Fishing the frog lures are pretty easy. Cast it out to the snags, literally, and hop it back to you. Hooking and landing big snakeheads with these lures and in this habitat can be challenging. Fishers will use heavy lines and a fast action rod to get these fish. Mono lines of 20-30 lb class are common, even braided line to 40-50 lbs has gained popularity in recent years. Braided lines cut through vegetation like a knife and its non-stretch properties also helps with a more solid hookset, especially on a long cast. Some fishers prefer low and medium gear ratio reels, like 5:1 for the cranking power to get the fish out of the salad. While others like higher speed reels so they can quickly bring the fish to the boat. Rods are generally long, from 7-8 ft with a light-tip and lots of backbone. The light-tip is needed for long accurate casts and stiff mid and butt section to set the hook and move the fish.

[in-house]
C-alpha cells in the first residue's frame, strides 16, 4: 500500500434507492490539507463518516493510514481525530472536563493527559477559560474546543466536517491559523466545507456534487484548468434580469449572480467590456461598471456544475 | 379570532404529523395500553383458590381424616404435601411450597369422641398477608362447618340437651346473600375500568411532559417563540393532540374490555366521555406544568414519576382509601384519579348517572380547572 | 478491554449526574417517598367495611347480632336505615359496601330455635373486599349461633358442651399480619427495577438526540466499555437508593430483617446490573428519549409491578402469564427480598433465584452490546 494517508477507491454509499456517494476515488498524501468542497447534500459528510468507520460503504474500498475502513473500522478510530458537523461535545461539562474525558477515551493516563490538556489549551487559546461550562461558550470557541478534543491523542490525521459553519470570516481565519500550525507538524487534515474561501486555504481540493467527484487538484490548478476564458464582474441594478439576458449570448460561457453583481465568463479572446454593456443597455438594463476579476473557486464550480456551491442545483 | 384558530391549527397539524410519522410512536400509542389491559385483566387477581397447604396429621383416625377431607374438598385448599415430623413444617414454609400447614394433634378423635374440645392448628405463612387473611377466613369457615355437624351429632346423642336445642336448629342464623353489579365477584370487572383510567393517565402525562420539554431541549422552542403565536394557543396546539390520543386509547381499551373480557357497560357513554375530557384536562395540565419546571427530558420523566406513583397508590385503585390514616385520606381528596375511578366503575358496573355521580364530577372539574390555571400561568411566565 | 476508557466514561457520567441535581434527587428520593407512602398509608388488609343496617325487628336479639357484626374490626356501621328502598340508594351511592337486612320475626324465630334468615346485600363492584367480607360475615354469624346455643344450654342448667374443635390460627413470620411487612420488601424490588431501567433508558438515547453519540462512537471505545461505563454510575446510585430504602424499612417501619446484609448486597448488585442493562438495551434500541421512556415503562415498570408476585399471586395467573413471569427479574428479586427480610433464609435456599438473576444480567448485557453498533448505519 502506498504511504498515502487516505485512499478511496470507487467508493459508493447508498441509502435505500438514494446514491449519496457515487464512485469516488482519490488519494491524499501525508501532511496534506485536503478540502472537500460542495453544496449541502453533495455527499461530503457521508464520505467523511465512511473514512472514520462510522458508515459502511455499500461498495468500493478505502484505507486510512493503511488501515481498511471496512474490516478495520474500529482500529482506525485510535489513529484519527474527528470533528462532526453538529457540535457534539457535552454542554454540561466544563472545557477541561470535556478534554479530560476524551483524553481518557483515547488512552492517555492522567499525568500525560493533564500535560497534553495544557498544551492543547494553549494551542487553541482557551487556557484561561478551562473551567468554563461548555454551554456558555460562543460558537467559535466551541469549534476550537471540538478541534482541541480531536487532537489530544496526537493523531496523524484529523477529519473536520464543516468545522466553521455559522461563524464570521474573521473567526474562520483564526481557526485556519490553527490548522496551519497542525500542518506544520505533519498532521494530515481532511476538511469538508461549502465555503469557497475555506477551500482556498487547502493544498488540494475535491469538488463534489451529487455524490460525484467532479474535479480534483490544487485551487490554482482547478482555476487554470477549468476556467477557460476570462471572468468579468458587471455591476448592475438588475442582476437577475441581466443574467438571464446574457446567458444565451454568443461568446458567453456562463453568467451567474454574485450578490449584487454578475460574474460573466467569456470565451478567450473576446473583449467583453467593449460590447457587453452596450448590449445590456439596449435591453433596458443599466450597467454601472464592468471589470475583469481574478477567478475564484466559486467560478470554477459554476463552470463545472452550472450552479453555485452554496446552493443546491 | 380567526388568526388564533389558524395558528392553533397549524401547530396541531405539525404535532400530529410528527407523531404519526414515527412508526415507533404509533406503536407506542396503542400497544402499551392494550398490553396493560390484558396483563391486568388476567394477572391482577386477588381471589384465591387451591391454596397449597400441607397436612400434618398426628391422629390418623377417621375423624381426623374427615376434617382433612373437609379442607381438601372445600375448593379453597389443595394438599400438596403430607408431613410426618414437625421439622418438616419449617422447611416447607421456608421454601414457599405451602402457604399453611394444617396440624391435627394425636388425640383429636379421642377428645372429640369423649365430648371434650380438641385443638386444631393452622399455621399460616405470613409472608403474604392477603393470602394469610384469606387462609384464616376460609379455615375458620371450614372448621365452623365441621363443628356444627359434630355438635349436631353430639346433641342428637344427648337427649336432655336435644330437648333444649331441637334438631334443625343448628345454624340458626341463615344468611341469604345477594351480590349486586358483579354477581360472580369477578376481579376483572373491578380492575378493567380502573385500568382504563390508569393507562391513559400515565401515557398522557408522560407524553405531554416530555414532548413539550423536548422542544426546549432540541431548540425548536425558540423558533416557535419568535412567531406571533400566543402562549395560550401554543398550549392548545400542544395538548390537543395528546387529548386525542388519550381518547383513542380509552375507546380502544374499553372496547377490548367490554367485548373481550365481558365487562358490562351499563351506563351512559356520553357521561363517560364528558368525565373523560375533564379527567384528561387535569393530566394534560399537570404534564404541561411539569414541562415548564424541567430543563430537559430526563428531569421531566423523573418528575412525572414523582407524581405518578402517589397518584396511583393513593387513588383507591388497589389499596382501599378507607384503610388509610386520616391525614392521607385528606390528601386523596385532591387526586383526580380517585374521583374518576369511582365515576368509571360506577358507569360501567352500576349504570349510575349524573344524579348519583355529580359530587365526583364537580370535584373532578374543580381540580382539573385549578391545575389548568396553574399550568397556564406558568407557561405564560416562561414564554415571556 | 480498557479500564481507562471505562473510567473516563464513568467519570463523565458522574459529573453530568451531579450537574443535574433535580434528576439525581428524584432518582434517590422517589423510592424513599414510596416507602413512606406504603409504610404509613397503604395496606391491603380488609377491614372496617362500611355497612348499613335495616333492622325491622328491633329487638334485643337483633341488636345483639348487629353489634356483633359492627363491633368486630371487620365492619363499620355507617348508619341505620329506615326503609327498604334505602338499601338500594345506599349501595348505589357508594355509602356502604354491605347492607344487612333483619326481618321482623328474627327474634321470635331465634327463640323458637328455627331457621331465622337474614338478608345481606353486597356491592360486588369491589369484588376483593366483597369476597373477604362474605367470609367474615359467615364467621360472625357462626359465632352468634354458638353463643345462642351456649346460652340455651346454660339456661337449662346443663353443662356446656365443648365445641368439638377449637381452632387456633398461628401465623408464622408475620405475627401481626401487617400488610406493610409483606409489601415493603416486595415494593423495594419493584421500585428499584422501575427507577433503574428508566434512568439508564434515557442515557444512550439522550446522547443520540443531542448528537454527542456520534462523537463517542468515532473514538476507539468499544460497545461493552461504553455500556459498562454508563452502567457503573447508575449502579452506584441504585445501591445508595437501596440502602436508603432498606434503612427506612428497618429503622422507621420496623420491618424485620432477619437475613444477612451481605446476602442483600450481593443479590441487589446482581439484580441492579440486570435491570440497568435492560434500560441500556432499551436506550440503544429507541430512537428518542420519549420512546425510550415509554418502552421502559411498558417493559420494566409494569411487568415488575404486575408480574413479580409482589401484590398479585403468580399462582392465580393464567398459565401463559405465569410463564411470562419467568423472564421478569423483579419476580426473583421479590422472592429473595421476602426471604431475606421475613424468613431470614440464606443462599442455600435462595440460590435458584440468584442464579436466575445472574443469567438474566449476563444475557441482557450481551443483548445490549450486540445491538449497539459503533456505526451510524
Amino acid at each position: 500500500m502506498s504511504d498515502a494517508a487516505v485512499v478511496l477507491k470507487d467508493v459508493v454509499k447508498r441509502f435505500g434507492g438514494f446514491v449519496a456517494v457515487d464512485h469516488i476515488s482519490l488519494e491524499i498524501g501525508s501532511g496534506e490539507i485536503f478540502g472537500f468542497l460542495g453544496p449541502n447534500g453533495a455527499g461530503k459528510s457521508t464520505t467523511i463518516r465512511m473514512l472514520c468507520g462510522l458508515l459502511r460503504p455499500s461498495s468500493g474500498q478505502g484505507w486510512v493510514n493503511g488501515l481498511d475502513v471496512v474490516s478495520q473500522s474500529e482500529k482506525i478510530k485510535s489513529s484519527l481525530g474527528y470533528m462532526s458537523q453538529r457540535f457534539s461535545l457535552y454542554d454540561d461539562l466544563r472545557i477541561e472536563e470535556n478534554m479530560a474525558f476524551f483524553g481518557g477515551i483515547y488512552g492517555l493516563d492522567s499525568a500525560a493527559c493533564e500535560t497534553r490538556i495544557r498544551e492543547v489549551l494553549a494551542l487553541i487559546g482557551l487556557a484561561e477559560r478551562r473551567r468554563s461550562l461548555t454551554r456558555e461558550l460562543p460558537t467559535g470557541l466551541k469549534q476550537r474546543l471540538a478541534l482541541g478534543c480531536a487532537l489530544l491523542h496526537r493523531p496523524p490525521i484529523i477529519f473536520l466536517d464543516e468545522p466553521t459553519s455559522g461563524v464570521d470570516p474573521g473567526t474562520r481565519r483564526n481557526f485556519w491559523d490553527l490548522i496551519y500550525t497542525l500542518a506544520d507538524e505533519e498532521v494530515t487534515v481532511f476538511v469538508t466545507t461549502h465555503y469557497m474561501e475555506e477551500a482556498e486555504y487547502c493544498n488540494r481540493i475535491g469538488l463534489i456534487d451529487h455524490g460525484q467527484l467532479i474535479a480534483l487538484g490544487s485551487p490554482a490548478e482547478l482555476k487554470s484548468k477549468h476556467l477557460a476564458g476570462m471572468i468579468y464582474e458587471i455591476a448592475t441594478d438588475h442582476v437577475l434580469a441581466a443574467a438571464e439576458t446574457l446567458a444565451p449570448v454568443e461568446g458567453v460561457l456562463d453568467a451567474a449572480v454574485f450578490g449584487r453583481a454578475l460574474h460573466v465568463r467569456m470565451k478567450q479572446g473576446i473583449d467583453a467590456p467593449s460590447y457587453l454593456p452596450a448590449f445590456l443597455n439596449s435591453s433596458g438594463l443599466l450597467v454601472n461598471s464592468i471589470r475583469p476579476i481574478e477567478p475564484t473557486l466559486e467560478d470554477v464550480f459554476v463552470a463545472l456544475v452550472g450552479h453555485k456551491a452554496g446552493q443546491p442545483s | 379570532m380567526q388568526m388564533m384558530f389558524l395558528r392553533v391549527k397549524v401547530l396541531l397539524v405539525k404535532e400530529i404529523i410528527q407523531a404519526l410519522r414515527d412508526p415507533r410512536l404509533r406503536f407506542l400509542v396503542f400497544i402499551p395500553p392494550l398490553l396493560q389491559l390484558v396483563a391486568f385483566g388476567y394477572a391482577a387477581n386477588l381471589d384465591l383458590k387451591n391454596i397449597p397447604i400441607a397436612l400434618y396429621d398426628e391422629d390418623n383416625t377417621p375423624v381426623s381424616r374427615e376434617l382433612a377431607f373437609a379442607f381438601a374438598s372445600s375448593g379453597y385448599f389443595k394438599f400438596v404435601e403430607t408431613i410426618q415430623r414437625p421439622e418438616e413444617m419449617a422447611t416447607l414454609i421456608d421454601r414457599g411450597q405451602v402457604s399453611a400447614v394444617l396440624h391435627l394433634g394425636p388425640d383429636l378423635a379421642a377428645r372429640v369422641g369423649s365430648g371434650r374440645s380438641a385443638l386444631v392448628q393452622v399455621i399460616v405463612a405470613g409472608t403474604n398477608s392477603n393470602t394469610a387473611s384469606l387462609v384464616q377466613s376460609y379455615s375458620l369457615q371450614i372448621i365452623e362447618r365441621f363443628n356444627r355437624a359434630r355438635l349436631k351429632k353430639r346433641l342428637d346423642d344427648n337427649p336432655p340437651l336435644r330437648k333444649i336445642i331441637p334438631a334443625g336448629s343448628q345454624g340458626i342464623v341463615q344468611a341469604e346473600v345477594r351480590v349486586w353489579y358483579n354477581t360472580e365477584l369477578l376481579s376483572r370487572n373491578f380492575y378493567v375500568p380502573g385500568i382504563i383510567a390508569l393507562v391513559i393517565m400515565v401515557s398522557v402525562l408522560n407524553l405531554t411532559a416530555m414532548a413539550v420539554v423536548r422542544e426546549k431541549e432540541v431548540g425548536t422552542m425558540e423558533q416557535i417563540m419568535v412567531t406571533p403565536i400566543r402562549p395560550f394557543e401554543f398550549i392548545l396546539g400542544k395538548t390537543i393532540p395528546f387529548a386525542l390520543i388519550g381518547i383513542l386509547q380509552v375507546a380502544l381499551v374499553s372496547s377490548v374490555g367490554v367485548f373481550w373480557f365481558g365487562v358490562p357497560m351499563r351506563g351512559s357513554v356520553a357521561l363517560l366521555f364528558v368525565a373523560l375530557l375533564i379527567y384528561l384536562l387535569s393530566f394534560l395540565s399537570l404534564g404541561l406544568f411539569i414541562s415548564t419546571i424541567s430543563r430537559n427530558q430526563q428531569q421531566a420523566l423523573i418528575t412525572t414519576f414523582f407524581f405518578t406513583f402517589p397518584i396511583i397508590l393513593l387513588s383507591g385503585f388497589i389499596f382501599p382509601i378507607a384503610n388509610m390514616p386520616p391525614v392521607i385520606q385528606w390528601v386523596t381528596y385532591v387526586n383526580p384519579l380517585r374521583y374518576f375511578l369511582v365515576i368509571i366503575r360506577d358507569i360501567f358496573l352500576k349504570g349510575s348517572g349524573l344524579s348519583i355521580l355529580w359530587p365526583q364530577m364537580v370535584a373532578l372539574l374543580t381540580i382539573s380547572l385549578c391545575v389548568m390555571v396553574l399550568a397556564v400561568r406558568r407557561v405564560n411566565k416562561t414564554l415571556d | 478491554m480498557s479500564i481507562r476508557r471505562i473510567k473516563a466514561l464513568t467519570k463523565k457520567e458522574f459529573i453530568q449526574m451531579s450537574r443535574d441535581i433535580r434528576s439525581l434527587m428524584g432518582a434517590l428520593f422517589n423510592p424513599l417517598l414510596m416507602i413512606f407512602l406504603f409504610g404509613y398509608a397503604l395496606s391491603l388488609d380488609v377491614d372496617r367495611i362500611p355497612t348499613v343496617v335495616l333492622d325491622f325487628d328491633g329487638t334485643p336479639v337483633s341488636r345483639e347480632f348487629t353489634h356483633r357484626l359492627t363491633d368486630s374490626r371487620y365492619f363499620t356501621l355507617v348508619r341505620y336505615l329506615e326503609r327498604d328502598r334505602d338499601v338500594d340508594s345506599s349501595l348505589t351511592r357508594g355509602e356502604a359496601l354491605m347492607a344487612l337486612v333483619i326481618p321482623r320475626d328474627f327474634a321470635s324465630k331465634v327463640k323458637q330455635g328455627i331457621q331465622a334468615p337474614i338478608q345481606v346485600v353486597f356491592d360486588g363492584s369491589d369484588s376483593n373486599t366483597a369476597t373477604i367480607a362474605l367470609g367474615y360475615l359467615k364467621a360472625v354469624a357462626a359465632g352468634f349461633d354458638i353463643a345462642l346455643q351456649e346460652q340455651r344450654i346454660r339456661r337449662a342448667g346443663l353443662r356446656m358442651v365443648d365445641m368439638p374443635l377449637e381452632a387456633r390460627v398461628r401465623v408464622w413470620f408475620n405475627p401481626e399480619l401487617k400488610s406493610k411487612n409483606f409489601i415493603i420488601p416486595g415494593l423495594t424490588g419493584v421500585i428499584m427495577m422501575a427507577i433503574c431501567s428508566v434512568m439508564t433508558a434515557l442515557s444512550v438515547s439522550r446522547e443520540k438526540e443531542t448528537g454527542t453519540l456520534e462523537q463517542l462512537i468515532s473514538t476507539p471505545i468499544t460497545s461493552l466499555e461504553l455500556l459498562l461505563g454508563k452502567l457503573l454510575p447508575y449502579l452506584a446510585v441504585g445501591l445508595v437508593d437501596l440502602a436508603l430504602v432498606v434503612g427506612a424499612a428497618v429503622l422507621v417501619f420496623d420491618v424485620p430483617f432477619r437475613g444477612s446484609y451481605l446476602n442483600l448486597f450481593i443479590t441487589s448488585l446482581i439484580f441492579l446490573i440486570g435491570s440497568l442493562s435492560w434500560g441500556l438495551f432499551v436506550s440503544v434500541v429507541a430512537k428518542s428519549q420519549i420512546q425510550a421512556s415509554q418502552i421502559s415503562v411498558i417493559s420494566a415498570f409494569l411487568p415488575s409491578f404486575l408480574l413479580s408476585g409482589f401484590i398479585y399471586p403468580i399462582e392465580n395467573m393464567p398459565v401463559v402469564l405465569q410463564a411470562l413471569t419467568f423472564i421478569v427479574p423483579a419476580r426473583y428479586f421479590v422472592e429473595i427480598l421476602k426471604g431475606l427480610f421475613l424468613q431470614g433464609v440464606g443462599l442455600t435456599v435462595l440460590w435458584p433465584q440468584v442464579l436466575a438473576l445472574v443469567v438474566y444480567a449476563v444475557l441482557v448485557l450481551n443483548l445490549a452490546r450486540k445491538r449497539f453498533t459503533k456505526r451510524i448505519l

When you have located some fishy looking snakehead water and have the appropriate rod, reel and lure combo, then the fun starts. The most common creature on top of these mats along the shoreline are frogs. You’ll want to thoroughly pick apart the mat and get your lure over any area that may hold fish. Some of the more productive areas would include any sticks or emergent vegetation that would indicate additional structure beneath the mat, channels, drop-offs, and rocks. Many of these spots can be located by observing the bank and extrapolating what’s out in the water. Pay special attention to openings and thin spots since snakehead that are actively feeding will use these areas to ambush unwary frogs, birds, and other mat denizens.